FAIL: Columnist Doesn't Realize Traditional Viruses Won't Run on Windows RT
December 4, 2012 11:26 AM
comment(s) - last by
There's also nary a mention about Microsoft's pro-security switch to a walled garden model
has published a
pretty interesting account
ripping into Windows RT, which it calls "Doomed". The author, Geoffrey James, has a big warning to business -- "inherently unstable and insecure."
The author lauds Apple, Inc.'s (
) iPad as the new paradigm of glorious computing and security, while lashing Microsoft, writing:
I used to work in an operating system development group. One thing I learned back then is that any OS that allows applications to modify the OS will be inherently unstable and insecure.
Since Windows is designed to allow that to happen, both computer viruses and the gradual "rot" of the software installed on a Windows system are both inevitable. There is no way to fix the problem because it's inherent in Windows's design.
I'm a case in point. While I'm still using a Windows machine for most of my writing, I'm serious thinking of "taking the leap" to only using my iPad simply to avoid the support headaches that are inevitable with Windows.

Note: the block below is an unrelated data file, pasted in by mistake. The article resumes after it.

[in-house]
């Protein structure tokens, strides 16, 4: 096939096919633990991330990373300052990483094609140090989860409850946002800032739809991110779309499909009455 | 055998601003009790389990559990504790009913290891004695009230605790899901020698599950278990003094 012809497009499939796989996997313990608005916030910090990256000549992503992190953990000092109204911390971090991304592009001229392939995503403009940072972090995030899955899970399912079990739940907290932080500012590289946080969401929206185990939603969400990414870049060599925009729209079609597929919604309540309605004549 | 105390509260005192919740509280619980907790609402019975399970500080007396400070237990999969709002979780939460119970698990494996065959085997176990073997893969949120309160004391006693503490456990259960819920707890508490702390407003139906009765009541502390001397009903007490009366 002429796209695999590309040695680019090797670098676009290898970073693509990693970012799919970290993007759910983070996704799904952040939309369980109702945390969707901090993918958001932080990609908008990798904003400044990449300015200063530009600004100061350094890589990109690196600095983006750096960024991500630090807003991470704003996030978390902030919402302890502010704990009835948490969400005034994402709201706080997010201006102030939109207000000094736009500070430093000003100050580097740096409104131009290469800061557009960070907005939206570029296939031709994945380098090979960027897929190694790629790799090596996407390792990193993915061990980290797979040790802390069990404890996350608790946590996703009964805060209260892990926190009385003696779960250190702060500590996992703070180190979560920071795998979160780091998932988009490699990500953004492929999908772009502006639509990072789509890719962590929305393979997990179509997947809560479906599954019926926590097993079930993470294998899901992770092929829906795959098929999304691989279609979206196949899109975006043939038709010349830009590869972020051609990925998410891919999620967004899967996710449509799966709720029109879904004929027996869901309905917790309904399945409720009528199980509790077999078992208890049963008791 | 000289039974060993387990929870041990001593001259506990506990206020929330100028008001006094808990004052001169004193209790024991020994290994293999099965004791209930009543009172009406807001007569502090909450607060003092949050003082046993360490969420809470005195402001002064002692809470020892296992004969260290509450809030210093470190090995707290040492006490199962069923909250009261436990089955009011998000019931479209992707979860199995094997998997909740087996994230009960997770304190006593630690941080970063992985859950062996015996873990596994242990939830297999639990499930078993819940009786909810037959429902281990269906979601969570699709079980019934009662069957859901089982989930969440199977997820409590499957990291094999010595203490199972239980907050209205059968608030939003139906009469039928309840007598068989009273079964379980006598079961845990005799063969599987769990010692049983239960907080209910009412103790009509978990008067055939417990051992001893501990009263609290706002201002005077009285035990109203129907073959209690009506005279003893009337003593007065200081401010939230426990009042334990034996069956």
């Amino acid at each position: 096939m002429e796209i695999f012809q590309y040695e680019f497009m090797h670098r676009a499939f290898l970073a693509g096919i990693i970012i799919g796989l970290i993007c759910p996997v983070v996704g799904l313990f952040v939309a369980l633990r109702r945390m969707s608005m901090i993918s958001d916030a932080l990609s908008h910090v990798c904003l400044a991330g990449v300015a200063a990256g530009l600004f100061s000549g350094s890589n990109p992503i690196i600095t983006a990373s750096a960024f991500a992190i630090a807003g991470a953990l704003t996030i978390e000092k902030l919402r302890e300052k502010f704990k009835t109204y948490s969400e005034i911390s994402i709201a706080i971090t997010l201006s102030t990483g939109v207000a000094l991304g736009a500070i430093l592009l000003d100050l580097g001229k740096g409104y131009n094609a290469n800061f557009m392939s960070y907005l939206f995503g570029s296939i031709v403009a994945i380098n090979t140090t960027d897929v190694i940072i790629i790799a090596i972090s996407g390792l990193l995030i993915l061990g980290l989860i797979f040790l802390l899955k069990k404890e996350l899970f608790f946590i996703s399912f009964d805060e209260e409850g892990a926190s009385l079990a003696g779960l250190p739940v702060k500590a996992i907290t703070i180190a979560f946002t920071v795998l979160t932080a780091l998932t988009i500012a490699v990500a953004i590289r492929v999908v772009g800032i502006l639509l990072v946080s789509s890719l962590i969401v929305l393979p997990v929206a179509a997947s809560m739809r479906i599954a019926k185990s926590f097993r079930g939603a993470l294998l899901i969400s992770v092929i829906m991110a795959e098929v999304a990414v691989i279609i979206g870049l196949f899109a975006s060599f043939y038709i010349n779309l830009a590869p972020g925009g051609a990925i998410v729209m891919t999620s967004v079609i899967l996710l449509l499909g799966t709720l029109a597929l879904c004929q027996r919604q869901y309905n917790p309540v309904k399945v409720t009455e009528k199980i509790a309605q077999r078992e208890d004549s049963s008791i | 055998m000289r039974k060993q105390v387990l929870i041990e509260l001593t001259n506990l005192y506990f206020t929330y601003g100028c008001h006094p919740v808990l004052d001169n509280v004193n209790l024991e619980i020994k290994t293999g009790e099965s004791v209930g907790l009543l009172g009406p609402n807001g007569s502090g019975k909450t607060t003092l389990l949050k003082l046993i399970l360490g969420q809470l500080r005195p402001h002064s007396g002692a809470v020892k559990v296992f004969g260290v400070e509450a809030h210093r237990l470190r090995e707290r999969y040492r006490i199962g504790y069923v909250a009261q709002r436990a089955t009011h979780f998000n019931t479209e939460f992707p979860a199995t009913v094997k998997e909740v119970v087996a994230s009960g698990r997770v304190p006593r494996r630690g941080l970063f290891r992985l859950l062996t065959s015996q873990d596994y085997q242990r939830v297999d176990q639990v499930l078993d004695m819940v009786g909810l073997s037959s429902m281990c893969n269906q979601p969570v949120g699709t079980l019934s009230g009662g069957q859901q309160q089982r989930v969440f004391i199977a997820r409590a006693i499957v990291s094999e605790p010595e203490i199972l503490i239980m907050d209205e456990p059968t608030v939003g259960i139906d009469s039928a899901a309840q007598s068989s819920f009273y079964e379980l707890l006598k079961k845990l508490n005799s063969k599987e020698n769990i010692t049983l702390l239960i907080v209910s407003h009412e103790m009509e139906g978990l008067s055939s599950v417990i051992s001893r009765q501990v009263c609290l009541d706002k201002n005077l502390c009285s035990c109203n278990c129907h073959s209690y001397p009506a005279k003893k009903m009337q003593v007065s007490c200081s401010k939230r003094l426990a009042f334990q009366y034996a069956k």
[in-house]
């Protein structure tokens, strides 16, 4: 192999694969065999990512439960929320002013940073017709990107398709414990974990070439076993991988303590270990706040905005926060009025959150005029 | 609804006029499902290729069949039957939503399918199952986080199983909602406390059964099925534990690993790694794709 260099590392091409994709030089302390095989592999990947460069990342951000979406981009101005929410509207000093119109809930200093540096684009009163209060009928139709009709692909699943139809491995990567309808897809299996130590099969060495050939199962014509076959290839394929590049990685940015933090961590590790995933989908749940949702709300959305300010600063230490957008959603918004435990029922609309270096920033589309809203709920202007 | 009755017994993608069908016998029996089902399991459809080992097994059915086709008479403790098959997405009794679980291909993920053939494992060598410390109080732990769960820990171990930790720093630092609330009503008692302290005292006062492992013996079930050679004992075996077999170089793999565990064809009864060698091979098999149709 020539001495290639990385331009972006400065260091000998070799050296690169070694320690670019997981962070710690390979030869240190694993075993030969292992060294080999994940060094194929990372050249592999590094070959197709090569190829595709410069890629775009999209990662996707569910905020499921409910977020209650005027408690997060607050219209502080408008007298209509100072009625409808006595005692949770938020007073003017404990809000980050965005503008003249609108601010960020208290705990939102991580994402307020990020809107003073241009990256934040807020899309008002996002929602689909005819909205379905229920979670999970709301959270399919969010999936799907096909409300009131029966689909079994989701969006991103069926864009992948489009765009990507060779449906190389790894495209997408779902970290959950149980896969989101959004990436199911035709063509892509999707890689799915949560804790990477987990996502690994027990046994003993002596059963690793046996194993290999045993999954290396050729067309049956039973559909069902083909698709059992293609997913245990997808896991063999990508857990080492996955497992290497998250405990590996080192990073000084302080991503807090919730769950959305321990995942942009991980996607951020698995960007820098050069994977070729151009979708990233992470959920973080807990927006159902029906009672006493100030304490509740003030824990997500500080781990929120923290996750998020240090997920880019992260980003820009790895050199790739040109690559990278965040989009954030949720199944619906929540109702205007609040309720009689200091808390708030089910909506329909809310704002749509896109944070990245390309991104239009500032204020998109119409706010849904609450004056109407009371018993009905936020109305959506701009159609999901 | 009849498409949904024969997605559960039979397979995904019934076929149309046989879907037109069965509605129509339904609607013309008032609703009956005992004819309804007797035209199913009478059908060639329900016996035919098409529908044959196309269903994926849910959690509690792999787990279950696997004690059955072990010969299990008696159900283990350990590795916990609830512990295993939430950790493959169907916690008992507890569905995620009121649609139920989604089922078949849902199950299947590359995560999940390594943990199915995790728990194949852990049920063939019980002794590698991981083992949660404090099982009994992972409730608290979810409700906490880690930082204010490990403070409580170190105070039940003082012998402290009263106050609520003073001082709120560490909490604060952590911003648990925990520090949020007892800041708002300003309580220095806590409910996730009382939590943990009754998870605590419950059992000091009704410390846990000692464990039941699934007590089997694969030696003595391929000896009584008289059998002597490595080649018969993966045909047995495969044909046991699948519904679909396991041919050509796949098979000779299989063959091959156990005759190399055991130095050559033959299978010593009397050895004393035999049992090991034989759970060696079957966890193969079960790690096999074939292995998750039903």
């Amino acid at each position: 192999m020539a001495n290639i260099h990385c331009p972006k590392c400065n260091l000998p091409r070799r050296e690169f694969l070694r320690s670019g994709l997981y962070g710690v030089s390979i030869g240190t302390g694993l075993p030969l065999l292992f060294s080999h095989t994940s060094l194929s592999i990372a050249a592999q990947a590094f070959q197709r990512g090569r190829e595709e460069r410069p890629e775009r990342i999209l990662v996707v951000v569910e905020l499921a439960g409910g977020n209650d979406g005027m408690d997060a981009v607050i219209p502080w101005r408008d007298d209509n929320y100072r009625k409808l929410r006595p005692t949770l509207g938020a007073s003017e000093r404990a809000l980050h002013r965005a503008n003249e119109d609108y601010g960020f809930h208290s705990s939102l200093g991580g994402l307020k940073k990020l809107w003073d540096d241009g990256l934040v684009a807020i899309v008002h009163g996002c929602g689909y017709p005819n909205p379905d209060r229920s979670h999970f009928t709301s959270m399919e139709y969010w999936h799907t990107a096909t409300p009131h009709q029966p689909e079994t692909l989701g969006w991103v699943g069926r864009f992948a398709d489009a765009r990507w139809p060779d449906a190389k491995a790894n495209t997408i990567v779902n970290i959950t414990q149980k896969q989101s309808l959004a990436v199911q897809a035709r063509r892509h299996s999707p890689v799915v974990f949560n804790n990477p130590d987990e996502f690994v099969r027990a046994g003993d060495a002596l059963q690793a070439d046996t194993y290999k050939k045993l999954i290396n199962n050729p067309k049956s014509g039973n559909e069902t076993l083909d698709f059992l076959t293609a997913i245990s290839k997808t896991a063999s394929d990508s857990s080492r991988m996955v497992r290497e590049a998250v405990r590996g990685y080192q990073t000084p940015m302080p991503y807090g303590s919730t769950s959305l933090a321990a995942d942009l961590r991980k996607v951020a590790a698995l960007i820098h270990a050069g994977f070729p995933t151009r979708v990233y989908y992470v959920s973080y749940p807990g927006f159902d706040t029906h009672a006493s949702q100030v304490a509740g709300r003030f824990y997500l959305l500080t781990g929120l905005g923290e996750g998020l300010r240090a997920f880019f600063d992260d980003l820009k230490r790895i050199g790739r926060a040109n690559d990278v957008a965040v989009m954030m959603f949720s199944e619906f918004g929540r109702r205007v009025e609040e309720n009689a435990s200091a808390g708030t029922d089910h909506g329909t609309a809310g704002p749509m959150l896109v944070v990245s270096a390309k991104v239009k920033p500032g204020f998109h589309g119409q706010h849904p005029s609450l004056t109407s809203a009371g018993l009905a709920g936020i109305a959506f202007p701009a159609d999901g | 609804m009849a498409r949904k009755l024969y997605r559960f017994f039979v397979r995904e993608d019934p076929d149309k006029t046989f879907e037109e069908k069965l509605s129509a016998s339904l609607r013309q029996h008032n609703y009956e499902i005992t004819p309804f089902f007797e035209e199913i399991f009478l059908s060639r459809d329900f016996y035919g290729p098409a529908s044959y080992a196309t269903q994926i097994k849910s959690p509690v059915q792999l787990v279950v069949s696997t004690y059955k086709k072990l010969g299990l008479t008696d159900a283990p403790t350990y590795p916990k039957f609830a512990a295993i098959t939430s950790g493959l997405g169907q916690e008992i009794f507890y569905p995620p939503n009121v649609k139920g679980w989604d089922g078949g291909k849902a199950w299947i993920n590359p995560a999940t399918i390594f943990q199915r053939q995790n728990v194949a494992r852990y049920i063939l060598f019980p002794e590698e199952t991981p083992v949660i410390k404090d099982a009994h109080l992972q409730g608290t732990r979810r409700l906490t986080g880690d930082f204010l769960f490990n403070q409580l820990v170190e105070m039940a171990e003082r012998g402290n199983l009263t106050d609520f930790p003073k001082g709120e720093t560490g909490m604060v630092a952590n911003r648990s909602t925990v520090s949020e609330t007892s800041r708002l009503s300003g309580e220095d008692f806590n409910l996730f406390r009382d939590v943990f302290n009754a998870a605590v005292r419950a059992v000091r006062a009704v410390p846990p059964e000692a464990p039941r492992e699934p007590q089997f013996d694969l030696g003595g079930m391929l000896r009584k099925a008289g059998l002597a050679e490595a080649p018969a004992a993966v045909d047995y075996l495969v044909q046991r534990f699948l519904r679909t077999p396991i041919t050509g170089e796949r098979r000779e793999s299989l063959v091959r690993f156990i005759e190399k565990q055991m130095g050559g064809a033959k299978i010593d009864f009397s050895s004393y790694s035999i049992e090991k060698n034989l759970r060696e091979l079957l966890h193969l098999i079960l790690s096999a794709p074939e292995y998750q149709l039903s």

In short, the Surface is doomed because the entire concept behind it is flawed. Even plain Windows is getting so old and creaky that it's getting to be more a bother than its worth.
But the columnist misses (or at least never mentions) that the
device he targets in the byline (Surface)
only being sold
with Microsoft Corp.'s (
) Windows RT (Surface Pro -- the x86 version --
isn't expected until next month
). And not a single piece of
Windows malware can run on Windows RT without recompilation, as it runs on a fundamentally different architecture/instruction set (ARM) versus past versions of Windows (x86).
Surface RT can't run traditional x86 malware.
In other words, the columnist's negative experience of getting his laptop penetrated by a "root kit" is drastically less likely to occur in Windows RT, particularly while it enjoys such a peachy (from a security perspective) low market share, compared to traditional Windows.
Another thing the columnist seems to miss is that
Windows 8 and Windows RT Microsoft offer perhaps the biggest pro-security (but
) shift that has helped protect the iPad -- the
switch to primarily using a "walled garden" model
of software distribution. In Windows 8 you primarily buy apps through Windows Store. Microsoft verifies each of these apps and can yank any app at any time if it is later discovered to pose some sort of security risk.
Microsoft now uses a similar pro-security "walled garden" model as Apple, pushing certified-safe apps from the Windows Store. [Image Source: ZDNet]
Granted, Microsoft does practice
a laissez-faire policy
regarding Windows 7 legacy software (which won't run on Windows RT, but will generally run on Windows 8) and plug-in based distribution models, such as the Java-based Valve client. In this regard it differs from Apple who strictly prohibits such freedoms. But increasingly from here on out users will be getting their apps from a single secure source -- Microsoft.